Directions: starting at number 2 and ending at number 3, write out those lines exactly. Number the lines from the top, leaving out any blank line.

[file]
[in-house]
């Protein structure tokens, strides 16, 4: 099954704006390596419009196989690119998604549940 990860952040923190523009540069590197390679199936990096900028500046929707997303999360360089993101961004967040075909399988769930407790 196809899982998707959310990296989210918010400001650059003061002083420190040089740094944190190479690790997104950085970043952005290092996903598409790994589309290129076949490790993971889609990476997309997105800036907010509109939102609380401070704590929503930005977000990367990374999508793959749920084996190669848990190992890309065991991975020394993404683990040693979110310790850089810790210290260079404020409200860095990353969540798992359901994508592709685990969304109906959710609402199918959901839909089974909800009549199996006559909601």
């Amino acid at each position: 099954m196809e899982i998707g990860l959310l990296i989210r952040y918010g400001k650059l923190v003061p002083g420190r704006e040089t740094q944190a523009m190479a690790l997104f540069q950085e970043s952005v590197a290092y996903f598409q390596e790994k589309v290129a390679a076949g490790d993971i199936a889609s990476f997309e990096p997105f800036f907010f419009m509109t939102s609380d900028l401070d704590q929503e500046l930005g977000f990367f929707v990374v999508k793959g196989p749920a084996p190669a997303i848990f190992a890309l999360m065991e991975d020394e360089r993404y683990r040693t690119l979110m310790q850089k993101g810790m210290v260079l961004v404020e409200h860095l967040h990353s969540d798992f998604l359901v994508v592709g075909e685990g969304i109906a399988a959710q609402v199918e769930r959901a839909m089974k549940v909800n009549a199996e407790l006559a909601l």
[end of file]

């Protein structure tokens, strides 16, 4: 099954704006390596419009196989690119998604549940 990860952040923190523009540069590197390679199936990096900028500046929707997303999360360089993101961004967040075909399988769930407790 196809899982998707959310990296989210918010400001650059003061002083420190040089740094944190190479690790997104950085970043952005290092996903598409790994589309290129076949490790993971889609990476997309997105800036907010509109939102609380401070704590929503930005977000990367990374999508793959749920084996190669848990190992890309065991991975020394993404683990040693979110310790850089810790210290260079404020409200860095990353969540798992359901994508592709685990969304109906959710609402199918959901839909089974909800009549199996006559909601």
């Amino acid at each position: 099954m196809e899982i998707g990860l959310l990296i989210r952040y918010g400001k650059l923190v003061p002083g420190r704006e040089t740094q944190a523009m190479a690790l997104f540069q950085e970043s952005v590197a290092y996903f598409q390596e790994k589309v290129a390679a076949g490790d993971i199936a889609s990476f997309e990096p997105f800036f907010f419009m509109t939102s609380d900028l401070d704590q929503e500046l930005g977000f990367f929707v990374v999508k793959g196989p749920a084996p190669a997303i848990f190992a890309l999360m065991e991975d020394e360089r993404y683990r040693t690119l979110m310790q850089k993101g810790m210290v260079l961004v404020e409200h860095l967040h990353s969540d798992f998604l359901v994508v592709g075909e685990g969304i109906a399988a959710q609402v199918e769930r959901a839909m089974k549940v909800n009549a199996e407790l006559a909601l």